'Low Winter Sun:' Viewing Party, Drinking Game, Decode The Name

August 07, 2013, 8:36 AM by  Alan Stamm

We're more than casually pumped about a certain new homicide show with familiar locations, as regular readers may detect.

In that spirit of no shame in our fandom, here are quick hits on "Low Winter Sun."

Pull Up a Barstool

A hometown show calls for a party, and there's an apt setting for one downtown.

The Baltimore, a dive bar at Randolph and Monroe, serves as an on-screen bar owned by one of the characters. In real life, it hosts a pre-show bash and 10 p.m. Sunday viewing party, Nick Andersen reports at Eater Detroit. Doors open at 6 p.m. and Detroit blues guitarist Jeff Maylin starts playing at 8 p.m.   

For added interest during the premiere, try our . . .

Deadline Detroit Drinking Game

  1. See a spot you know – half-shot or small swig (there are a lot).
  2. See a building you've been inside – toss one back.
  3. Hear dialog that applies to Detroit, not just the plot – chug.
  4. Local team reference or logo – drink, unless it's the Lions.
  5. Packard Plant or urban prairie on screen – not even a sip! (It'd endanger your liver.)  

"You can't find your way forward" when there's a low winter sun, executive producer Chris Mundy explains.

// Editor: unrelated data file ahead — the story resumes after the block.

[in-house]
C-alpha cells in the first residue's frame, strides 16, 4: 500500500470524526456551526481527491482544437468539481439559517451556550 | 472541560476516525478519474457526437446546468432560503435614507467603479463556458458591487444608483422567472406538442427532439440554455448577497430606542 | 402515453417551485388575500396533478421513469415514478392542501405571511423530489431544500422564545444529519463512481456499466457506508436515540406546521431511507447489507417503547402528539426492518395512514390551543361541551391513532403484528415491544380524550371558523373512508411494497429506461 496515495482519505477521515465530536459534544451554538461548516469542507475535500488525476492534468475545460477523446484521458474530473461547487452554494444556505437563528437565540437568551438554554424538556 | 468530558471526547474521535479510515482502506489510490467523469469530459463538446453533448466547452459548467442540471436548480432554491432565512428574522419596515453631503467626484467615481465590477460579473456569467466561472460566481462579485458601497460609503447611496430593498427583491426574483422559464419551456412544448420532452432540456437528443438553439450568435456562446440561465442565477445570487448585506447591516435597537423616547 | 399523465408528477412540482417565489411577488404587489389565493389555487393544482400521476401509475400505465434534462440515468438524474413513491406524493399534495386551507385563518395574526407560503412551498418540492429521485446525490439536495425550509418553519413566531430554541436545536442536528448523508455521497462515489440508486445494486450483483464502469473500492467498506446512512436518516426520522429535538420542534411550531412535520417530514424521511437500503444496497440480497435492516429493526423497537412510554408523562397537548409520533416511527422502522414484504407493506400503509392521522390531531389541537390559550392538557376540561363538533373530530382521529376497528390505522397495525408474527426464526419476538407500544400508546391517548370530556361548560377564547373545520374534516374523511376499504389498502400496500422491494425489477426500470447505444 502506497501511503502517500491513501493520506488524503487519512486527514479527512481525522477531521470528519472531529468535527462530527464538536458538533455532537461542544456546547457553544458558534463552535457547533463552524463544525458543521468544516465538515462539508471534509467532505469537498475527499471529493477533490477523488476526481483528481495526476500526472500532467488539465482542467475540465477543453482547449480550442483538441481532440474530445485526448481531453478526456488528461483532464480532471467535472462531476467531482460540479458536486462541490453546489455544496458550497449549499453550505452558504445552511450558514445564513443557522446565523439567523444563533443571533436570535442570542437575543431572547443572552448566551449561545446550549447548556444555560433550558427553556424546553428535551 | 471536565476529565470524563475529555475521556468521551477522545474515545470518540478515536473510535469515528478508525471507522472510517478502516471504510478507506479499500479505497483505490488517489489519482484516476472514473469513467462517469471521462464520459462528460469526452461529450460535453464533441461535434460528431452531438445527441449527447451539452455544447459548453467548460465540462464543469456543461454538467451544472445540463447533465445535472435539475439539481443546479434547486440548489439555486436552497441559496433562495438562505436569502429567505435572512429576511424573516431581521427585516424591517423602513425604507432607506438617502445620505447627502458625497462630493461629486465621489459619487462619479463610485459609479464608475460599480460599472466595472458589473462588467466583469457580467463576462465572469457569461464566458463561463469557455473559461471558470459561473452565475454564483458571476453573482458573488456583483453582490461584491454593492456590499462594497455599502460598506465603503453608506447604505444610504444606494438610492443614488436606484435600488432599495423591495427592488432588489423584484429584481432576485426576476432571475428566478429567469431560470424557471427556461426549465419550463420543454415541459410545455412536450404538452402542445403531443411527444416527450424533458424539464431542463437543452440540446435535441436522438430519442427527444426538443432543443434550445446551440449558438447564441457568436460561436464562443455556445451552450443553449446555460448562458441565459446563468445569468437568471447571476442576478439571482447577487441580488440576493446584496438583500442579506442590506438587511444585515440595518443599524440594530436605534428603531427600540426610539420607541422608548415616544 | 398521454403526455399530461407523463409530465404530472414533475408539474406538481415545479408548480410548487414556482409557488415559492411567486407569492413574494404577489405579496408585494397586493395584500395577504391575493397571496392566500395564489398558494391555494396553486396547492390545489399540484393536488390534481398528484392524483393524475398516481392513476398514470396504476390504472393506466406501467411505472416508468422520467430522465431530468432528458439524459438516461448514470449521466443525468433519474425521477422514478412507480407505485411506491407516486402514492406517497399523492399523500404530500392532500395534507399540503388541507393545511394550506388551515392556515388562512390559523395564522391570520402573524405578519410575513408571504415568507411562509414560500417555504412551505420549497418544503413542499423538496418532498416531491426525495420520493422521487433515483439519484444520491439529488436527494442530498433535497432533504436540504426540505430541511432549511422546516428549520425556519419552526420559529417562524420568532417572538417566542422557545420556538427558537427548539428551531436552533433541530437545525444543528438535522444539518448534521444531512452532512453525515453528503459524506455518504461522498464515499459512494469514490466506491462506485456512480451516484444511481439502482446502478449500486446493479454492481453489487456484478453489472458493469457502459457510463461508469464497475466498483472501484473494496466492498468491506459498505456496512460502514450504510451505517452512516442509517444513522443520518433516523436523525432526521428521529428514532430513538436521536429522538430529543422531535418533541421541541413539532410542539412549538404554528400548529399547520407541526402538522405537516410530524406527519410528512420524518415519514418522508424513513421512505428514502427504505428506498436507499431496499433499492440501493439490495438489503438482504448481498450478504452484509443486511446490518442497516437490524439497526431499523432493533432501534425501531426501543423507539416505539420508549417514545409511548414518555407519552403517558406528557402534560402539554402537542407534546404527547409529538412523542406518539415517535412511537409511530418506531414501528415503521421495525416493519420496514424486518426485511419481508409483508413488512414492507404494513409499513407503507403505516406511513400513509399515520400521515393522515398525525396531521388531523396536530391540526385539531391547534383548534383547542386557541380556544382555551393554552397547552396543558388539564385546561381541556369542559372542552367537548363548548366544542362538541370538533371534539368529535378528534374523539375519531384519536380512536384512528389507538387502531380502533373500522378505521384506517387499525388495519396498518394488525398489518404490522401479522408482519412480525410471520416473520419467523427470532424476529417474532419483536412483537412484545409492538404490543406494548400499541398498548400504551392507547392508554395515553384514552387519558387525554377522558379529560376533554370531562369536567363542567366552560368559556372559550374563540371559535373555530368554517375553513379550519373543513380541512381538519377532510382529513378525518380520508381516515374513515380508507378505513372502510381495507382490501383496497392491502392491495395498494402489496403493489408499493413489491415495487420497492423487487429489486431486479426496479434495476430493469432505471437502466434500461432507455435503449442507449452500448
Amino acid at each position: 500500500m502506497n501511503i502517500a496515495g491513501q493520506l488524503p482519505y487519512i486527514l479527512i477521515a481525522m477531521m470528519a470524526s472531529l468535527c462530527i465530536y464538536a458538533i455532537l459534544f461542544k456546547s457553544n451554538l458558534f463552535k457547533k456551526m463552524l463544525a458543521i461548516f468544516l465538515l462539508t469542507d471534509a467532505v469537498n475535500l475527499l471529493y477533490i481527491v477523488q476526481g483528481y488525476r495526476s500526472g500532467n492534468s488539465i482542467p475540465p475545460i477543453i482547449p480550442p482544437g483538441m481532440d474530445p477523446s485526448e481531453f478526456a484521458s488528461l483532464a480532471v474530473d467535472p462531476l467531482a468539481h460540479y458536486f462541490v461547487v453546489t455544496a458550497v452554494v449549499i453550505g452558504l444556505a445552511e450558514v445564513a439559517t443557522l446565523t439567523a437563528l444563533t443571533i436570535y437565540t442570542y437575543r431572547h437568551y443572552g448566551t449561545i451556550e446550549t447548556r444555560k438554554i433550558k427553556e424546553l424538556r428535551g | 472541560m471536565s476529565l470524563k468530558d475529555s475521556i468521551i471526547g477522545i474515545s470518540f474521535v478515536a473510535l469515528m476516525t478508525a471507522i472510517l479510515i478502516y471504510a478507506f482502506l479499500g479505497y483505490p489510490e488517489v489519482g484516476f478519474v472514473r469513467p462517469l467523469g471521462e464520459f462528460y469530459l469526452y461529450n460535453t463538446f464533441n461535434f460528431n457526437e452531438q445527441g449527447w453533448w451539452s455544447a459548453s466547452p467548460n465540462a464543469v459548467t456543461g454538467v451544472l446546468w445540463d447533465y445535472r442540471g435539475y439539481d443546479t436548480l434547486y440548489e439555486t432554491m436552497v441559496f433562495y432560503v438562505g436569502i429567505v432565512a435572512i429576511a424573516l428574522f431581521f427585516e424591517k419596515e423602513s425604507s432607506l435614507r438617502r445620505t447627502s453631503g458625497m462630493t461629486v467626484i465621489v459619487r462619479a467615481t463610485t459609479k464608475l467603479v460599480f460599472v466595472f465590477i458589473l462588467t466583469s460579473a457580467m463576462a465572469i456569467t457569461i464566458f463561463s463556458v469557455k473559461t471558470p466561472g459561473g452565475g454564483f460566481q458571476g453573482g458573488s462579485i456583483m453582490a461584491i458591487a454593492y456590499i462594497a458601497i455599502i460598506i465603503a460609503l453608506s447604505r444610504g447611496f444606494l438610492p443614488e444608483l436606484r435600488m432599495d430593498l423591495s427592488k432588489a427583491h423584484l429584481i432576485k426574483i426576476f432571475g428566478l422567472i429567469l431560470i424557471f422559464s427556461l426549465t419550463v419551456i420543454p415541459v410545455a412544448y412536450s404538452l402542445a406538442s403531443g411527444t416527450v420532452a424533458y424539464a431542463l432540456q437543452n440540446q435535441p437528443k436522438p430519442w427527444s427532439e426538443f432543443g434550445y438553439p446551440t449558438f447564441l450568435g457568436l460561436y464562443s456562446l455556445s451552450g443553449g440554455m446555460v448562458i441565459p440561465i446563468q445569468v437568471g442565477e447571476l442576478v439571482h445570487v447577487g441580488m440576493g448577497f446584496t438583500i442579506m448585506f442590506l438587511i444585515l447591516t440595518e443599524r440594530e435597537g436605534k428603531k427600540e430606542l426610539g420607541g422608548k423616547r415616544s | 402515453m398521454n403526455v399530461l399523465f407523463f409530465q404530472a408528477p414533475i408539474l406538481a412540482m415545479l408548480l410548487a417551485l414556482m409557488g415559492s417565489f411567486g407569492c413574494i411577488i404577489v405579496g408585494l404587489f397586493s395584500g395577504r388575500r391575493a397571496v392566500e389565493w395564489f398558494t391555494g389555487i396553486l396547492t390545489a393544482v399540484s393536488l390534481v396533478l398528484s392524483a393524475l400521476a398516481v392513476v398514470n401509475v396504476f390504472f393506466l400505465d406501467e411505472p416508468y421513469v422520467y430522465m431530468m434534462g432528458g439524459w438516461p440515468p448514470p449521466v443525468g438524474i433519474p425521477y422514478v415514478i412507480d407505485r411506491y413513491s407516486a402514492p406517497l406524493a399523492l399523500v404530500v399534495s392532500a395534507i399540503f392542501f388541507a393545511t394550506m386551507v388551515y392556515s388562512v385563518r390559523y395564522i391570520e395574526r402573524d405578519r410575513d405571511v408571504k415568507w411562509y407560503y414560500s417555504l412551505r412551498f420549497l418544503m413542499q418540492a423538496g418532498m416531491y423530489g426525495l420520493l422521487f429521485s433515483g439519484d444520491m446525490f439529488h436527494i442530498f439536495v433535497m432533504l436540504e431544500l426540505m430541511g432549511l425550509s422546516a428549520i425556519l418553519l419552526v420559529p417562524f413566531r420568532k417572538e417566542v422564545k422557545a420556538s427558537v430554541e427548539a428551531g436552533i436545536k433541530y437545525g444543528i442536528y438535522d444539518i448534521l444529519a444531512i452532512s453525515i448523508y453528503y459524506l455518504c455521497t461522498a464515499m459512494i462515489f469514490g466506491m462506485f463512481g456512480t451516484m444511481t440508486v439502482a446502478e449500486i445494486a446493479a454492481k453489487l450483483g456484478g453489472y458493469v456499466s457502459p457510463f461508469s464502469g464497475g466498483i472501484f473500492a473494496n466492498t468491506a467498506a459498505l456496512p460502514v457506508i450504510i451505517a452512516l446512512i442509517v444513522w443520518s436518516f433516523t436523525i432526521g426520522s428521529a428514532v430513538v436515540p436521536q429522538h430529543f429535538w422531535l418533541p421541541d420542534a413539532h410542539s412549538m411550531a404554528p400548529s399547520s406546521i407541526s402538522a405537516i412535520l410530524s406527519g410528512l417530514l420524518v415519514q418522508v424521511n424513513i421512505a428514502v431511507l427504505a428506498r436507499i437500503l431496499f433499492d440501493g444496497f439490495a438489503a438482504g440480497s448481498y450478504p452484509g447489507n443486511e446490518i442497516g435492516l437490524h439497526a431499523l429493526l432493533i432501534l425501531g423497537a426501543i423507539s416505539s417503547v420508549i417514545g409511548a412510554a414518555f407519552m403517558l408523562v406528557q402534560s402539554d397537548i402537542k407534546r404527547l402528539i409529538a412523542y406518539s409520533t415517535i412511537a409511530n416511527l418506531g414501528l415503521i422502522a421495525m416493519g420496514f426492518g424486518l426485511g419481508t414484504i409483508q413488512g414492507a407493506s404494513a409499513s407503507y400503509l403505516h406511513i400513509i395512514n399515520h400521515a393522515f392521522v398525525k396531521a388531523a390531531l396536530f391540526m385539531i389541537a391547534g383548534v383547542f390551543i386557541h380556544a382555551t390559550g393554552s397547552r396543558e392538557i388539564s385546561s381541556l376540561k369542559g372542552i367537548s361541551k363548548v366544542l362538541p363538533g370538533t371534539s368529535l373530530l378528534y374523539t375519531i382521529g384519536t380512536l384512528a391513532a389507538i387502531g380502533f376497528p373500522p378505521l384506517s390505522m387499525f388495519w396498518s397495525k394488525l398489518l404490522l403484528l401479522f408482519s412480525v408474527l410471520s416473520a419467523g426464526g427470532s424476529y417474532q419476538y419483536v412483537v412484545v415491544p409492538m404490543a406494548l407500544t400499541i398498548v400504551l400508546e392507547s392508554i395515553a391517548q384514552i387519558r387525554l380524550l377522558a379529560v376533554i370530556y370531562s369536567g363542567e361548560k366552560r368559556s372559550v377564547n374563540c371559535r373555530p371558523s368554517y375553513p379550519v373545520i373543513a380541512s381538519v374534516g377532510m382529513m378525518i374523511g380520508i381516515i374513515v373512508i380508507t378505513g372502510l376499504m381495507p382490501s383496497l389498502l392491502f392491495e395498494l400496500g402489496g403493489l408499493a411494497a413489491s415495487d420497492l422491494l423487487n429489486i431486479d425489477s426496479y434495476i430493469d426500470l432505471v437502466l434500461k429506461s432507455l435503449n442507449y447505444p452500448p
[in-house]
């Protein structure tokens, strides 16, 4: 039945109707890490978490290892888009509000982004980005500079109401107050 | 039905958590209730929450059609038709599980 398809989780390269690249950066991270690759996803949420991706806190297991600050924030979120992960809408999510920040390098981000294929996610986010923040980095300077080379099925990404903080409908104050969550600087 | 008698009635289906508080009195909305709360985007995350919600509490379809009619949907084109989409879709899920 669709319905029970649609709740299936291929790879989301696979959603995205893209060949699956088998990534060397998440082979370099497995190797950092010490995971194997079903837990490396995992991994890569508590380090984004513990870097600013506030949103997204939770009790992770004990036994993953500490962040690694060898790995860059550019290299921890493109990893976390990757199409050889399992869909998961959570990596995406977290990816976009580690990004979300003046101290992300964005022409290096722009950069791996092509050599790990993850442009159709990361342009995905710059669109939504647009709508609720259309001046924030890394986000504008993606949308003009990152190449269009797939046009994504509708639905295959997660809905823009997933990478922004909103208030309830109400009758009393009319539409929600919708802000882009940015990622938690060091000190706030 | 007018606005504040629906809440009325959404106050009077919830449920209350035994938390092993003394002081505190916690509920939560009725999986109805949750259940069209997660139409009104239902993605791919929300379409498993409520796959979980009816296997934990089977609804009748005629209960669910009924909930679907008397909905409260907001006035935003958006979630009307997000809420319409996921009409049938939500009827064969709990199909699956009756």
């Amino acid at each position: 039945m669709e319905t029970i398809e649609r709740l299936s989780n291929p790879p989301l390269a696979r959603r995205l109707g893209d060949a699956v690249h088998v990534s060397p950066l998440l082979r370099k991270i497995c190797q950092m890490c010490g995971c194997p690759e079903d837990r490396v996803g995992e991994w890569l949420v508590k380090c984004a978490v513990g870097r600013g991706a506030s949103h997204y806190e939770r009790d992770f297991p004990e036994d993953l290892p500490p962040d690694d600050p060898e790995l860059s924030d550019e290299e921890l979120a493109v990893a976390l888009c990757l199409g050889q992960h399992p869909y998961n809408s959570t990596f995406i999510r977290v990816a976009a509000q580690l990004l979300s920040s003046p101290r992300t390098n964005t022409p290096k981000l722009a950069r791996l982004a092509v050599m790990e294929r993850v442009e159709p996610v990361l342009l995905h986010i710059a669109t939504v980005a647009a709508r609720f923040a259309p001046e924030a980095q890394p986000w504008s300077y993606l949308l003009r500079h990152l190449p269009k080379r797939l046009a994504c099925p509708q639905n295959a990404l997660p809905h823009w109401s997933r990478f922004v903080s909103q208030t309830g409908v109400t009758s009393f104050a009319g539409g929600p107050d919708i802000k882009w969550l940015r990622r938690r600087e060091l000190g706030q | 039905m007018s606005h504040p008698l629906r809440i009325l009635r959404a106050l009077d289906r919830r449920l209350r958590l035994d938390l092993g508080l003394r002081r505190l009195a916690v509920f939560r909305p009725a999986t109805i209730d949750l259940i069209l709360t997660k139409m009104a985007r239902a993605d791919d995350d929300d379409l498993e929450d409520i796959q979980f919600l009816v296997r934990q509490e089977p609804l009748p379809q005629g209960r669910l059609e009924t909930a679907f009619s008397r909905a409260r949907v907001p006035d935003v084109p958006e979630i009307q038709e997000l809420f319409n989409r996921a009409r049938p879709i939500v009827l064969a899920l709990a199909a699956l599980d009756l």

What's With the Name?

As befits a crime series that follows "Breaking Bad," AMC's new production is a complex narrative with layers of meaning. Take the title, for instance.

What it means depends on who's asked, as Variety reporter Michelle Salemi learned at a Sunset Boulevard preview recently in LA.

"There is a certain time of year in the northern hemisphere in winter where the sun is so low that it is blinding and you can't find your way forward,” explains exec producer Chris Mundy, presumably an authoritative source.

Lead actor Mark Strong isn't so sure, however. "It doesn't mean anything in particular, but it conjures up the image of some blinding, brutal light and it's dangerous.”

His co-star, Lennie James, sees another metaphor: "It's like there’s a sheen in front of your windshield while you're driving or wearing glasses and you have to shift your position to learn what's really going on."

Actually, it may be way too soon to speculate.  "Any good title really reveals itself very slowly and over time," says David Costabile, another cast member. "So when you think it's one thing after a certain amount of time of the story, it changes. The revelation of that meaning will reveal itself in a much more complicated way than I understand it now."

Stay tuned, as they say on TV.

Leave a Comment:

Photo Of The Day